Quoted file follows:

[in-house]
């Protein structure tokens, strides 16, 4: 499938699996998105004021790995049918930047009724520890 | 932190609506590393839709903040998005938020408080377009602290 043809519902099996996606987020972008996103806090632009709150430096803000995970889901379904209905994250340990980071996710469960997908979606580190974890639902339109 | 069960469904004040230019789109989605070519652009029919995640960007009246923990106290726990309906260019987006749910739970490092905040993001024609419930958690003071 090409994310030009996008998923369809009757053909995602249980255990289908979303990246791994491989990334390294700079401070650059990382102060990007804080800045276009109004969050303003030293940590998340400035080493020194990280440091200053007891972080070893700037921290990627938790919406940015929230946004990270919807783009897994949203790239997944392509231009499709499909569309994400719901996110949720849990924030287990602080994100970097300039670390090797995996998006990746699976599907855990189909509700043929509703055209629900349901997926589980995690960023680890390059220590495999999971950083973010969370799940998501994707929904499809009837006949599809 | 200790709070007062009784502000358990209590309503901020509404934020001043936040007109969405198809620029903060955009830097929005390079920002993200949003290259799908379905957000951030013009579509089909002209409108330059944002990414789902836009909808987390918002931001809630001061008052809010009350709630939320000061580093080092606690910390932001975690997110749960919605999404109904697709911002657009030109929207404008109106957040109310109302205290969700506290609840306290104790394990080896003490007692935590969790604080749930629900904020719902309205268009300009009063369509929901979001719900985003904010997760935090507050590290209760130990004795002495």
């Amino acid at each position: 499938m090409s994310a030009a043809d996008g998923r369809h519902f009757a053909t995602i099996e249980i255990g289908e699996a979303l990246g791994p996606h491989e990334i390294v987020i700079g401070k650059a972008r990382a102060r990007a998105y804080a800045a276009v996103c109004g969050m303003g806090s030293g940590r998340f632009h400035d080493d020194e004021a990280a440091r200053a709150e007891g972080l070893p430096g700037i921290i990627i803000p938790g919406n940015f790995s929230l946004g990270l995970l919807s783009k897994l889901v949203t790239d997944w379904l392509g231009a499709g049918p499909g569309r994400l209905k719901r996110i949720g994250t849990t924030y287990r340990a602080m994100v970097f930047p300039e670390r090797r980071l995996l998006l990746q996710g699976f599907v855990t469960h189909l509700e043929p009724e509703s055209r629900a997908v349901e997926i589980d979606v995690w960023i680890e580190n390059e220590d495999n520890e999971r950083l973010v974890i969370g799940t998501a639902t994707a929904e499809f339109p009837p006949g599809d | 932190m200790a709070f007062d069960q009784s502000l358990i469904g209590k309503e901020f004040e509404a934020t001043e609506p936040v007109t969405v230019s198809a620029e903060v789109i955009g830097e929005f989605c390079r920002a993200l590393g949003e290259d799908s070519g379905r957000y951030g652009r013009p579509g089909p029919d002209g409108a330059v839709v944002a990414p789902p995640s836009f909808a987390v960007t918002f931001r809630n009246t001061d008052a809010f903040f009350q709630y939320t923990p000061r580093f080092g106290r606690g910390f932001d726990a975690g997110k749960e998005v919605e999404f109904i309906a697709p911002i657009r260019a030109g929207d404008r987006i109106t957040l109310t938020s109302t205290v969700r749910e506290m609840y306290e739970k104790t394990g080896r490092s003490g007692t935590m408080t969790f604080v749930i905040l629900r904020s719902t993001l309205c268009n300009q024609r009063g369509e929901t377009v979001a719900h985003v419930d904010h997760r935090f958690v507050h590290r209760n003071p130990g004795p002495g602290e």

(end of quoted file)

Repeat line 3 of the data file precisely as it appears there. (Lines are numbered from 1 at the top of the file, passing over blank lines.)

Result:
């Amino acid at each position: 499938m090409s994310a030009a043809d996008g998923r369809h519902f009757a053909t995602i099996e249980i255990g289908e699996a979303l990246g791994p996606h491989e990334i390294v987020i700079g401070k650059a972008r990382a102060r990007a998105y804080a800045a276009v996103c109004g969050m303003g806090s030293g940590r998340f632009h400035d080493d020194e004021a990280a440091r200053a709150e007891g972080l070893p430096g700037i921290i990627i803000p938790g919406n940015f790995s929230l946004g990270l995970l919807s783009k897994l889901v949203t790239d997944w379904l392509g231009a499709g049918p499909g569309r994400l209905k719901r996110i949720g994250t849990t924030y287990r340990a602080m994100v970097f930047p300039e670390r090797r980071l995996l998006l990746q996710g699976f599907v855990t469960h189909l509700e043929p009724e509703s055209r629900a997908v349901e997926i589980d979606v995690w960023i680890e580190n390059e220590d495999n520890e999971r950083l973010v974890i969370g799940t998501a639902t994707a929904e499809f339109p009837p006949g599809d | 932190m200790a709070f007062d069960q009784s502000l358990i469904g209590k309503e901020f004040e509404a934020t001043e609506p936040v007109t969405v230019s198809a620029e903060v789109i955009g830097e929005f989605c390079r920002a993200l590393g949003e290259d799908s070519g379905r957000y951030g652009r013009p579509g089909p029919d002209g409108a330059v839709v944002a990414p789902p995640s836009f909808a987390v960007t918002f931001r809630n009246t001061d008052a809010f903040f009350q709630y939320t923990p000061r580093f080092g106290r606690g910390f932001d726990a975690g997110k749960e998005v919605e999404f109904i309906a697709p911002i657009r260019a030109g929207d404008r987006i109106t957040l109310t938020s109302t205290v969700r749910e506290m609840y306290e739970k104790t394990g080896r490092s003490g007692t935590m408080t969790f604080v749930i905040l629900r904020s719902t993001l309205c268009n300009q024609r009063g369509e929901t377009v979001a719900h985003v419930d904010h997760r935090f958690v507050h590290r209760n003071p130990g004795p002495g602290e």